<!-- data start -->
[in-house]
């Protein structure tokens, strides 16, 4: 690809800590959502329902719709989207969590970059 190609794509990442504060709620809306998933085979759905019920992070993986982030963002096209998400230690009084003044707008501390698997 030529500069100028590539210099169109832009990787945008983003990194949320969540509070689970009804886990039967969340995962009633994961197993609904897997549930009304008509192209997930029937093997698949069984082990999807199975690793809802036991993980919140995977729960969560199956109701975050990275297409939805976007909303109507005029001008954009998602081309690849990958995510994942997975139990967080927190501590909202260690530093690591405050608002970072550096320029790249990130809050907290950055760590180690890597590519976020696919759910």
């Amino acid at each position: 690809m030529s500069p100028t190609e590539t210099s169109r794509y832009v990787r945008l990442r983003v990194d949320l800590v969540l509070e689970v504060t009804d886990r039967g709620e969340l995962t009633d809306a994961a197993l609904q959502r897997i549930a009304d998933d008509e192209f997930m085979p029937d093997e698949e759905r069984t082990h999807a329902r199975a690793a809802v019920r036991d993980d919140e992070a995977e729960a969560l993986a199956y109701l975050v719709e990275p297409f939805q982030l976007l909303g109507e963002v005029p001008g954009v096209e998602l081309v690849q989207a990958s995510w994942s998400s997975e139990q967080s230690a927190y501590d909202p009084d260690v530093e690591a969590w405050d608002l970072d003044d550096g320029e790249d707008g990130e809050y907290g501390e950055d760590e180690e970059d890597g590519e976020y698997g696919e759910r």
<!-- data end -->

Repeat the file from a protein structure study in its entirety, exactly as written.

[in-house]
């Protein structure tokens, strides 16, 4: 690809800590959502329902719709989207969590970059 190609794509990442504060709620809306998933085979759905019920992070993986982030963002096209998400230690009084003044707008501390698997 030529500069100028590539210099169109832009990787945008983003990194949320969540509070689970009804886990039967969340995962009633994961197993609904897997549930009304008509192209997930029937093997698949069984082990999807199975690793809802036991993980919140995977729960969560199956109701975050990275297409939805976007909303109507005029001008954009998602081309690849990958995510994942997975139990967080927190501590909202260690530093690591405050608002970072550096320029790249990130809050907290950055760590180690890597590519976020696919759910």
């Amino acid at each position: 690809m030529s500069p100028t190609e590539t210099s169109r794509y832009v990787r945008l990442r983003v990194d949320l800590v969540l509070e689970v504060t009804d886990r039967g709620e969340l995962t009633d809306a994961a197993l609904q959502r897997i549930a009304d998933d008509e192209f997930m085979p029937d093997e698949e759905r069984t082990h999807a329902r199975a690793a809802v019920r036991d993980d919140e992070a995977e729960a969560l993986a199956y109701l975050v719709e990275p297409f939805q982030l976007l909303g109507e963002v005029p001008g954009v096209e998602l081309v690849q989207a990958s995510w994942s998400s997975e139990q967080s230690a927190y501590d909202p009084d260690v530093e690591a969590w405050d608002l970072d003044d550096g320029e790249d707008g990130e809050y907290g501390e950055d760590e180690e970059d890597g590519e976020y698997g696919e759910r």